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My LA to Z: Shailene Woodley
The beguiling Simi Valley-born actress, who navigates first love amidst terminal illness as Hazel Grace Lancaster in The Fault in Our Stars (out June 6), is no stranger to L.A.’s charms. Here she talks biodynamic chocolate, hidden hot springs, and L.A.’s own traveling medicine man
I’m slightly obsessed with their almond milk cappuccinos. I can’t do dairy, but they have this really thick almond milk that is off the hook. They also have fresh farm-to-table food that’s constantly changing, and the people are really friendly. I’ll go and get coffee in the morning, maybe walk back for lunch, and they close at 4 p.m. so I might even get something for dinner. Ok, that’s an exaggeration, but I really do love it. And their sausage is game over.
Seriously, any beach in and around L.A. When I’m in town, I’m at the beach five out of seven days. I’m not a great surfer; I mostly like to just jump in the ocean and swim. I also like to sit on the beach and daydream and journal. That’s the great thing about L.A., whether you’re up north or down south, there’s always a beach.
The ArcLight Theatre
The ArcLight makes movies seem romantic again. The art of going out and seeing a movie is a lost novelty—it doesn’t really happen. I love the Nuart as well. I’ve seen a few foreign films there that have been so wonderful. It’s so cozy and nostalgic. You feel like you’re supporting artists at that theatre. I like the ArcLight for big movies. I just saw Captain America there—the seats and the intensity of the screen and the sound system make the movie experience. It feels like you’ re paying to see a ride. They sort of check everything off the list.
It’s out of control. They’re this amazing couple who make artisanal chocolate. It’s all biodynamic, which is like a step above organic. It’s not hippy dippy raw chocolate. It’s incredible. These guys got it down pat. They created the shop to look like a rabbit hole, so when you go in you feel like you’re underground in a tree trunk, like Alice walking into Wonderland. They do little miniature bite sized bars that range between one and four bucks each, so it’s reasonable as well. It’s pretty insane. They have really unique flavors—chai chocolate, spicy chocolate, ginger—all sorts of fun things. Every time you go in there’s something new.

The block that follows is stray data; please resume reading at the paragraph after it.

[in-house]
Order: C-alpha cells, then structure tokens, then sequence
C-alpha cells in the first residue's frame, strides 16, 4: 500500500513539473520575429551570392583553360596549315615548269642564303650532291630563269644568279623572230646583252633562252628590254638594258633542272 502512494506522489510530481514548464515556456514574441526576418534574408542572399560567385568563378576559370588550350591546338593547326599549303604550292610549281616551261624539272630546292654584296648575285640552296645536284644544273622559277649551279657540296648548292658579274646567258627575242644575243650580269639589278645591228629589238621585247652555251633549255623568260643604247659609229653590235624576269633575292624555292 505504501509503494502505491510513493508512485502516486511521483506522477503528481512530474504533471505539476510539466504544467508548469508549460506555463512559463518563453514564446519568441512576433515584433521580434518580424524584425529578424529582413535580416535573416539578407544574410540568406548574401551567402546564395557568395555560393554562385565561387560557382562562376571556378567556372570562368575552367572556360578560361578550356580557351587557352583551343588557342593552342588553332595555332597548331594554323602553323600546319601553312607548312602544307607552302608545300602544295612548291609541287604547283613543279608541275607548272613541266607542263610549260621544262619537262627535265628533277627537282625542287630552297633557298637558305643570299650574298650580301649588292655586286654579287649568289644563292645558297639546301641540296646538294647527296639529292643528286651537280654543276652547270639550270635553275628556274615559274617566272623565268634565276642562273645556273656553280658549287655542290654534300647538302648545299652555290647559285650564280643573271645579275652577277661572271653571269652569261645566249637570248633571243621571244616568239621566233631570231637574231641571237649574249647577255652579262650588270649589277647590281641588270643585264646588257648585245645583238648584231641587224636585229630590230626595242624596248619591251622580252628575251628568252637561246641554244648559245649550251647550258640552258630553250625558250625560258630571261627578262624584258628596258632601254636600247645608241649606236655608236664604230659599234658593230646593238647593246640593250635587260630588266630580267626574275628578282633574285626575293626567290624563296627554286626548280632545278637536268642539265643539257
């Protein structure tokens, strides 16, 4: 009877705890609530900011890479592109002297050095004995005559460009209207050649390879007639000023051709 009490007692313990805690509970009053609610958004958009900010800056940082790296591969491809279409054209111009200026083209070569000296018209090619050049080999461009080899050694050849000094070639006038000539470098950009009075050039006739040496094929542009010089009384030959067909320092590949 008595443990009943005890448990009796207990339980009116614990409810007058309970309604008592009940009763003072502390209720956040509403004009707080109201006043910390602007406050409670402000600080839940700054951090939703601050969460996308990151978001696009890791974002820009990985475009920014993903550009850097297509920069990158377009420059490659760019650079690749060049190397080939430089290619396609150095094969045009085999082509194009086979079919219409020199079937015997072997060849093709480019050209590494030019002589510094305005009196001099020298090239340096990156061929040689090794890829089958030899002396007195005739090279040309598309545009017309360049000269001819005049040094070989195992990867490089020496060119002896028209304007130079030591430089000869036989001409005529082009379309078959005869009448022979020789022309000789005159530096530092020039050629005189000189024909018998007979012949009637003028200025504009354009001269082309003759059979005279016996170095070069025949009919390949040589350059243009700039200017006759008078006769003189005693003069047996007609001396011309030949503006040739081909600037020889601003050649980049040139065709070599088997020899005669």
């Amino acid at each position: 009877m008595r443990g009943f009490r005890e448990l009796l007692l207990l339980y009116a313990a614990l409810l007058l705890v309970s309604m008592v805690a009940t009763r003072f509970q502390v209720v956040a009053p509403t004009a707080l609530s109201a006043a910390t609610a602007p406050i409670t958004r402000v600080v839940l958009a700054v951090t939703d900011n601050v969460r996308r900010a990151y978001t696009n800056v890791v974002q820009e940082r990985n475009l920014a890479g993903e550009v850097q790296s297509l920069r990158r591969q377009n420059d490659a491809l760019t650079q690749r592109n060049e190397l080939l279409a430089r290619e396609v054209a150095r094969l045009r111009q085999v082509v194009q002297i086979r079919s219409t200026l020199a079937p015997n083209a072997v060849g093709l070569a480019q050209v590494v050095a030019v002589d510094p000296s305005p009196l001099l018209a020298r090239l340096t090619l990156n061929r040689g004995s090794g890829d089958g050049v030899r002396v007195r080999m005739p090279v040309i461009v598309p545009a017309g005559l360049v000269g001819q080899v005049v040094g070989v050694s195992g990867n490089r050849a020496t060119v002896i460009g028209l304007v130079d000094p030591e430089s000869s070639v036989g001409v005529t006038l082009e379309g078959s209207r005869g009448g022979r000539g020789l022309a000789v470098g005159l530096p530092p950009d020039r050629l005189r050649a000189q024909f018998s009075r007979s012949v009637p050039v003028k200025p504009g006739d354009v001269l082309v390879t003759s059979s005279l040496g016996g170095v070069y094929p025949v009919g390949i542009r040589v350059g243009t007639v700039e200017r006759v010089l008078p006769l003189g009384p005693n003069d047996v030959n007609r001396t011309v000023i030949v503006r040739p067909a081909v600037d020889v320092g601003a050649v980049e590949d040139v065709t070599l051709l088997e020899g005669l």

The Echo Park Craft Fair
It happens twice a year and it’s fantastic. It’s in an indoor warehouse with probably 40 stands, and it feels like an in-person Etsy where all of these different mom and pop shops come together in a space and sell their items. I try to go to those types of things as often as I can.
Calabasas Farmers' Market
It’s not too big. Sometimes the Santa Monica or Hollywood ones seem overwhelming. But it’s not too small, either: there are a lot of organic producers. You can get your meat, honey, eggs, veggies, and flowers. It’s also outside of Los Angeles proper, so the prices are a little lower, and it doesn’t feel pretentious. It’s as if you’re going there to meet the farmers.
Deep Creek Hot Springs
It’s an hour and a half or so outside of L.A. and it takes another hour and a half to actually hike in to the springs, but it’s beautiful. The people who congregate there are also really neat; really special. It’s definitely more of a day trip, but it’s pretty hidden and really great.
I really love that bookstore. It’s so frickin’ hard to find a bookstore in L.A.! It’s really tragic. Skylight has done an amazing job—the quality of books they supply is excellent. They also have a store next door that sells photo and art books, which is wonderful. The last book I bought there was a feminist book called Cunt—but you totally don’t have to publish that if you don’t want to.
I sort of only go there when I’m not feeling well. You can go in and say I have this and this and this going on, and they’ll give you some sort of remedy to help. If I have a cold, I’ll do the ginger shot with oregano oil.
He’s a Chinese herbalist. You can tell him you have a headache and your throat is sore and you’re congested and they’ll whip up a batch of herbs especially for you. Sometimes it’s a tea, sometimes it’s a pill, sometimes you gulp a concoction down right there. It’s incredibly healing. I study herbalism, so I learned about him just by word of mouth, and I think of him as L.A.’s traveling medicine man.
Photographs courtesy (in order): (1) facebook.com/sqirl, (2) flickr.com/nickimm, (3) flickr.com/stu_spivack, (4) facebook.com/zenbunni, (5) facebook.com/echoparkcraftfair (6) facebook.com/calabasas-farmers-market, (7) flickr.com/kirill, (8) facebook.com/skylightbooks, (9) facebook.com/moonjuiceshop, (10) facebook.com/ronteeguarden